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The US Department of Homeland Security and the Federal Bureau of Investigation on Thursday issued an alert warning of ongoing cyber-attacks against the West’s energy utilities and other critical infrastructure by individuals acting on behalf of the Russian government.
The security warning coincides with the US Treasury Department’s announcement of sanctions against “Russian cyber actors” for interfering with the 2016 US election, a conclusion reached by the US Director of National Intelligence early last year.
Released through DHS’ US-CERT, the alert describes “a multi-stage intrusion campaign by Russian government cyber actors who targeted small commercial facilities’ networks where they staged malware, conducted spear phishing, and gained remote access into energy sector networks.”
The attack against European and North American targets has been underway since at least March 2016, and was identified by Symantec in September last year. The cybersecurity biz refers to the hacking group responsible as Dragonfly.
At the time, Symantec noted that some of the text in the malware code was in Russian, but it did not blame individuals in Russia or the nation’s President Putin-led government for involvement in Dragonfly.
Instead, the security firm noted that some text was in French and raised the possibility that one of the languages might serve as a false flag, by which a nation-state could be falsely implicated.
This time the DHS and the FBI didn’t hedge their bets on attack attribution. As they did in a report issued in late 2016, they describe “Russian government actions targeting US Government entities as well as organizations in the energy, nuclear, commercial facilities, water, aviation, and critical manufacturing sectors.”
That 2016 report on GRIZZLY STEPPE, the name for an attack on US government infrastructure, cites the involvement of two specific groups: APT28 or Fancy Bear, associated with the GRU, Russia’s military intelligence service, and APT29 or Cozy Bear, associated with the FSB, Russia’s internal security service.
It also lists Dragonfly as one of several dozen alternate names for Russian military and civilian intelligence services. It’s not clear how much overlap there is among these groups.
Dragonfly, the DHS and FBI explain in their technical alert, began with reconnaissance, seeking information through targeted spear phishing attacks.
The attackers would sometimes download photos from human resources pages in order to see equipment models and status information in the image background, the alert explains. They tried to penetrate organizations’ web-based email and virtual private network (VPN) connections. And they also relied on common industry documents, such as contracts, resumes, invitations and policy documents to encourage phishing campaign recipients to open attachments.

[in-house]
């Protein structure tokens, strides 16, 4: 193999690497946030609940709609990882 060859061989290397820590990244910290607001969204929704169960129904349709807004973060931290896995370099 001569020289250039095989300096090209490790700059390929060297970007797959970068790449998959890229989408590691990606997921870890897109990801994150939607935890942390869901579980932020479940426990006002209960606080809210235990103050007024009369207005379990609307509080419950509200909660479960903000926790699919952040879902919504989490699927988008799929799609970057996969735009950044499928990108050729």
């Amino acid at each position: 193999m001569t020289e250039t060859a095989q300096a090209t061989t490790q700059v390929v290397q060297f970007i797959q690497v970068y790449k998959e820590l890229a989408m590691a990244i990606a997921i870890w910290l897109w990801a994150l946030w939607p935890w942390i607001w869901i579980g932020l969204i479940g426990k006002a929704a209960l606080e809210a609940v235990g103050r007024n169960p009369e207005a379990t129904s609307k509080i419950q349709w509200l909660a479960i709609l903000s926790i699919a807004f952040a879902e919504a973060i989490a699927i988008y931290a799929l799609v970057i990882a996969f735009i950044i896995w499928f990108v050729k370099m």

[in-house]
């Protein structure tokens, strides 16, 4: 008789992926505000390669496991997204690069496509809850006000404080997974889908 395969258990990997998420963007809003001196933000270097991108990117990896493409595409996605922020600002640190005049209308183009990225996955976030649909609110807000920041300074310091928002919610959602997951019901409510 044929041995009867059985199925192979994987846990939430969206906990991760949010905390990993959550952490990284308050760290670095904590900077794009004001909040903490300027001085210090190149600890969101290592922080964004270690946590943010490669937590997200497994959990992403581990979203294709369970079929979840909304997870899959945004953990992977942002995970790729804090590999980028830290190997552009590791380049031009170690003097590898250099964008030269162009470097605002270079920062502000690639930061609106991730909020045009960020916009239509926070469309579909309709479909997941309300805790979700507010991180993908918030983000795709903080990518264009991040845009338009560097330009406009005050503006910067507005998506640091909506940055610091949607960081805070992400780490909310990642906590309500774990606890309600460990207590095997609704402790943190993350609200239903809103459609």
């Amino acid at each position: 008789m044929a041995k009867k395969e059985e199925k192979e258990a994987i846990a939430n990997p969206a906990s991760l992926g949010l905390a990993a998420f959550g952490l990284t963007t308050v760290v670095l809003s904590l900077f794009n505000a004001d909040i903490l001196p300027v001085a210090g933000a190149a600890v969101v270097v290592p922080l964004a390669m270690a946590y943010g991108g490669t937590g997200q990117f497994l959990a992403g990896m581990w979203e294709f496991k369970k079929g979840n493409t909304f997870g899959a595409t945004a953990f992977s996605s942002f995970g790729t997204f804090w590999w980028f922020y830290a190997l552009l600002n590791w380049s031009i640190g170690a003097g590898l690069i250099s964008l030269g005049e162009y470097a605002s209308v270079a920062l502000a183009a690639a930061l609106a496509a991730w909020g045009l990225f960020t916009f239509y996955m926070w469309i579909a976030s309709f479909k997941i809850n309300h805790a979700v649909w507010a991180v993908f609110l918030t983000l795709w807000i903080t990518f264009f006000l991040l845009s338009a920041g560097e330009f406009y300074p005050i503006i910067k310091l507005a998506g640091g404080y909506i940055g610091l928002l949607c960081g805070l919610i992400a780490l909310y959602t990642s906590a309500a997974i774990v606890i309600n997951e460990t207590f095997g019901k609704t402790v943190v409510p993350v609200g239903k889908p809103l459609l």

The attackers used, among other tactics, a 2015 vulnerability in Microsoft Office’s behavior for fetching a document from a remote server via Server Message Block (SMB) protocol. The flaw allowed the attackers to obtain a hash of the credentials of an individual clicking on a phishing link, from which they were able to derive the plaintext password and to access victims’ accounts.
The attackers use malicious .docx files to capture user credentials and then installed various tools to conceal their activities, including VPN tools and password cracking tools. They also relied on Windows shortcut files, or LNK files, to store the user credentials they were able to collect.
Once they obtained access, the attackers conducted network reconnaissance to compromise connected systems. For example, they used Windows’ scheduled task and batch scripts to run scr.exe, a screenshot utility, to conduct screen captures of various connected systems.
And once they had the information they were after, the attackers attempted to clean up by removing malicious files, log files and other evidence of the intrusion.
The DHS/FBI alert contains various signatures that can be used with the YARA pattern matching tool to identify malware associated with the Dragonfly campaign.
It concludes with a litany of security advice about the sorts of countermeasures that should be considered and best practices that should be employed, starting with blocking SMB and related protocols by disabling TCP ports 139 and 445 and UDP port 137.
The Register asked DHS if it could provide any further details about whether any damage had been done by these attacks and whether any response has been considered or enacted. We haven’t heard back. ®
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